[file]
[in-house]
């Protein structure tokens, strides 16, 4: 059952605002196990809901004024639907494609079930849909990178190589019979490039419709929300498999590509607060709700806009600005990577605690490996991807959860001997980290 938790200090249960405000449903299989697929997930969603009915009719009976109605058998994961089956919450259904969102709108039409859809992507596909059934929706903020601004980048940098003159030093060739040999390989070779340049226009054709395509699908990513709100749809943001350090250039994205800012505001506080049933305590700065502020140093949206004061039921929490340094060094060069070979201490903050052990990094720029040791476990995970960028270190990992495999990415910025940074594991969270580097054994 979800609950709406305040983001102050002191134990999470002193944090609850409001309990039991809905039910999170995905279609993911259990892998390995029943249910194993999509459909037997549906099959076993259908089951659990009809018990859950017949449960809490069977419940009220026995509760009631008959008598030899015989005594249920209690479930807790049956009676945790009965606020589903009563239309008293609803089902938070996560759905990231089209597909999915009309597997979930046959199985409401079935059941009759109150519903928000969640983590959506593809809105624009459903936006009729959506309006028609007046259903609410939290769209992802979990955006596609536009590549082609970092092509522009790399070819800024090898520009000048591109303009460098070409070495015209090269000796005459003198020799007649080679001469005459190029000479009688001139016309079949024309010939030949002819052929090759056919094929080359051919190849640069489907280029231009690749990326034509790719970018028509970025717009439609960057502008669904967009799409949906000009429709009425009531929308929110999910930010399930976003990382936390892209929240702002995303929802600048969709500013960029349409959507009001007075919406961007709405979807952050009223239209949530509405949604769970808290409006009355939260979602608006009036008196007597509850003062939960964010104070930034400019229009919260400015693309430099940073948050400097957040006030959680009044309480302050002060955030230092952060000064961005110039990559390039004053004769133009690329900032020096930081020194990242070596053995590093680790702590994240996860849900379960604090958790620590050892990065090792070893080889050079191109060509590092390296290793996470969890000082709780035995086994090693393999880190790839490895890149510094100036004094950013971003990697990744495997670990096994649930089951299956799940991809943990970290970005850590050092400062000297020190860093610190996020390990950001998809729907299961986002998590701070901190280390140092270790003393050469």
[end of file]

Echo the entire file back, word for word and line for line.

[in-house]
């Protein structure tokens, strides 16, 4: 059952605002196990809901004024639907494609079930849909990178190589019979490039419709929300498999590509607060709700806009600005990577605690490996991807959860001997980290 938790200090249960405000449903299989697929997930969603009915009719009976109605058998994961089956919450259904969102709108039409859809992507596909059934929706903020601004980048940098003159030093060739040999390989070779340049226009054709395509699908990513709100749809943001350090250039994205800012505001506080049933305590700065502020140093949206004061039921929490340094060094060069070979201490903050052990990094720029040791476990995970960028270190990992495999990415910025940074594991969270580097054994 979800609950709406305040983001102050002191134990999470002193944090609850409001309990039991809905039910999170995905279609993911259990892998390995029943249910194993999509459909037997549906099959076993259908089951659990009809018990859950017949449960809490069977419940009220026995509760009631008959008598030899015989005594249920209690479930807790049956009676945790009965606020589903009563239309008293609803089902938070996560759905990231089209597909999915009309597997979930046959199985409401079935059941009759109150519903928000969640983590959506593809809105624009459903936006009729959506309006028609007046259903609410939290769209992802979990955006596609536009590549082609970092092509522009790399070819800024090898520009000048591109303009460098070409070495015209090269000796005459003198020799007649080679001469005459190029000479009688001139016309079949024309010939030949002819052929090759056919094929080359051919190849640069489907280029231009690749990326034509790719970018028509970025717009439609960057502008669904967009799409949906000009429709009425009531929308929110999910930010399930976003990382936390892209929240702002995303929802600048969709500013960029349409959507009001007075919406961007709405979807952050009223239209949530509405949604769970808290409006009355939260979602608006009036008196007597509850003062939960964010104070930034400019229009919260400015693309430099940073948050400097957040006030959680009044309480302050002060955030230092952060000064961005110039990559390039004053004769133009690329900032020096930081020194990242070596053995590093680790702590994240996860849900379960604090958790620590050892990065090792070893080889050079191109060509590092390296290793996470969890000082709780035995086994090693393999880190790839490895890149510094100036004094950013971003990697990744495997670990096994649930089951299956799940991809943990970290970005850590050092400062000297020190860093610190996020390990950001998809729907299961986002998590701070901190280390140092270790003393050469």